By Linda Grace-Kobas

Isaac Kramnick, Cornell vice provost for undergraduate education, announced May 1 the first recipients of the Kendall S. Carpenter Memorial Advising Awards at Cornell.

The awards were established by Stephen Ashley, a member of the Cornell Board of Trustees, to honor his former adviser, Kendall S. Carpenter, a professor of business management at Cornell from 1954 until his death at the age of 50 in 1967.

President Hunter Rawlings, in announcing the establishment of the awards in February, said, "These awards reinforce the Cornell commitment that advising undergraduate students is a top priority at the university." The $5,000 awards recognize "sustained and distinguished contributions of professorial faculty and senior lecturers to undergraduate advising."

The 2002 recipients are:
Glenn Altschuler, dean of continuing education and the Litwin Professor of American Studies
Graeme Bailey, professor of computer science
Cynthia Hazan, associate professor of human development
Carol McFadden, senior lecturer in biomedical sciences

Nominations were accepted from students, student groups, university staff, college deans and associate deans, alumni and department chairs. Committees composed of faculty members, students and associate deans involved in undergraduate education advised Kramnick on the selection of finalists. Rawlings made the final selection of winners.

Kramnick called the awards "incentives for change" in improving the quality of advising for undergraduate students. Altschuler is a former dean in the Academic Advising Center in the College of Arts and Sciences from 1981 to 1991. Among the letters of support for his nomination from students, one student wrote, "[He] has been an integral part of my college education. ... [he] helped me to look to the future, to think about what I wanted to get out of my time here at Cornell. ... His guidance helped me foresee what I wanted to accomplish here."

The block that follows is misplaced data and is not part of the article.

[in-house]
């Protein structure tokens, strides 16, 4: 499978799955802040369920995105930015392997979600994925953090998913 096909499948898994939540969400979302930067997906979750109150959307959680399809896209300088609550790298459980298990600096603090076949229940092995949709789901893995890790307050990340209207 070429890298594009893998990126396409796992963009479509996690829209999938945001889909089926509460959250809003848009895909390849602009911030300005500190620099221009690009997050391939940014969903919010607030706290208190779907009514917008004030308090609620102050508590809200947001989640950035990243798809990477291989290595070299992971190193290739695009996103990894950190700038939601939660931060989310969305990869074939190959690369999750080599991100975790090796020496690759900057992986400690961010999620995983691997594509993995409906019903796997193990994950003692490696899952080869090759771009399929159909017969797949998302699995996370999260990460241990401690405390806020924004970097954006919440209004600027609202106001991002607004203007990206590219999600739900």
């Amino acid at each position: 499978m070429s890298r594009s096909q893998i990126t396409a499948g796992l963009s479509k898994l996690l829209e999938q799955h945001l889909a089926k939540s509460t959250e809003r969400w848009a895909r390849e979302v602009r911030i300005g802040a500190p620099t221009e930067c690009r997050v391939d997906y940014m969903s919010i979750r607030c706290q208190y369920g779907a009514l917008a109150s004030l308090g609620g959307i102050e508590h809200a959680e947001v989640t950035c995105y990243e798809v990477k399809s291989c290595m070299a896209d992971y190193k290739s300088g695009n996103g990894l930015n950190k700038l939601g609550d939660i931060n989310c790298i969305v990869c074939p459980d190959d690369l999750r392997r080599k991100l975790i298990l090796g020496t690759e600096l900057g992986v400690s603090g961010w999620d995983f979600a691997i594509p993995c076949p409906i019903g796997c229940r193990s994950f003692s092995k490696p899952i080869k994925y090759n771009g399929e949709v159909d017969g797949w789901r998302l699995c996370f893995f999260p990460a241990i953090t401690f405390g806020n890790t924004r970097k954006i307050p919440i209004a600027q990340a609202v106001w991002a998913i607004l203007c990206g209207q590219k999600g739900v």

A member of the Cornell faculty for four years, Bailey helped in the development of a freshman colloquium series called "Great Ideas from Computer Science." In 2000 the Association of Computer Science Undergraduates awarded him its highest honor, "Faculty of the Year." His letters of nomination included many references to his "almost limitless appetite for working with students," in advising, in the classroom and in many extracurricular activities.

Among qualities named by students in endorsing Hazan's nomination were the fact that she "always challenged me to challenge myself," she was "very supportive of my personal growth," she "displayed the perfect combination of patience and support" and "she is approachable, kind, interested and extremely respectful of students and their ideas." McFadden has taught freshman biology classes since 1976 and has served as faculty adviser for biology majors and premedical students for the past 20 years. Students wrote of her "genuine desire to see students succeed." One student wrote: "Her continuous support for Cornell academia and athletics is a constant reminder of how proud I am to be a Cornellian. ... She truly is an icon of higher education excellence."

Ashley graduated from the College of Agriculture and Life Sciences in 1962 and received his master's degree in business administration from Cornell's Graduate School of Business and Public Administration (now the Johnson School) in 1964. He is chairman and chief executive officer of The Ashley Group, a family of related companies focused on management, brokerage, financing and investment in commercial and multifamily real estate. Ashley was elected as a Cornell trustee fellow in 1998. Ashley and his wife, Janice, have been named Cornell Foremost Benefactors, and in 1991 they established the Stephen B. and Janice Ashley Graduate Fellowship in the College of Agriculture and Life Sciences.